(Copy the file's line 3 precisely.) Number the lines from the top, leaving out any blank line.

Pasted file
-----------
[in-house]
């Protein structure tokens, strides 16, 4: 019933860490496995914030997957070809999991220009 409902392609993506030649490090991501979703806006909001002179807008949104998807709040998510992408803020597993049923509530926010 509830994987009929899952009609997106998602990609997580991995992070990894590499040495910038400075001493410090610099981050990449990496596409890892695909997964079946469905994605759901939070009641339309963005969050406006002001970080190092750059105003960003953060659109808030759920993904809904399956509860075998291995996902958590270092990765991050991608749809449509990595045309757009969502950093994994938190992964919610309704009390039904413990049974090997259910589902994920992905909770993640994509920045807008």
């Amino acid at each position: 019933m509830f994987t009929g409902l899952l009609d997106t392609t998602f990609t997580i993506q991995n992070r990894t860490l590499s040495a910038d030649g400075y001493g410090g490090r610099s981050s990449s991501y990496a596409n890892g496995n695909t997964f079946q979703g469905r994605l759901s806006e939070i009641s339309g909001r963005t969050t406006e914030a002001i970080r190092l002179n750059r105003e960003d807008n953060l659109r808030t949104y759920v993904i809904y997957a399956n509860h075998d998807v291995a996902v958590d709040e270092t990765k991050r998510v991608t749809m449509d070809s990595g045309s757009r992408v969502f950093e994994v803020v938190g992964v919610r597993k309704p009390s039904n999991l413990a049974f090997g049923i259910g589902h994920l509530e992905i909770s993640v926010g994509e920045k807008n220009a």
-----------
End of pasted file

């Amino acid at each position: 019933m509830f994987t009929g409902l899952l009609d997106t392609t998602f990609t997580i993506q991995n992070r990894t860490l590499s040495a910038d030649g400075y001493g410090g490090r610099s981050s990449s991501y990496a596409n890892g496995n695909t997964f079946q979703g469905r994605l759901s806006e939070i009641s339309g909001r963005t969050t406006e914030a002001i970080r190092l002179n750059r105003e960003d807008n953060l659109r808030t949104y759920v993904i809904y997957a399956n509860h075998d998807v291995a996902v958590d709040e270092t990765k991050r998510v991608t749809m449509d070809s990595g045309s757009r992408v969502f950093e994994v803020v938190g992964v919610r597993k309704p009390s039904n999991l413990a049974f090997g049923i259910g589902h994920l509530e992905i909770s993640v926010g994509e920045k807008n220009a």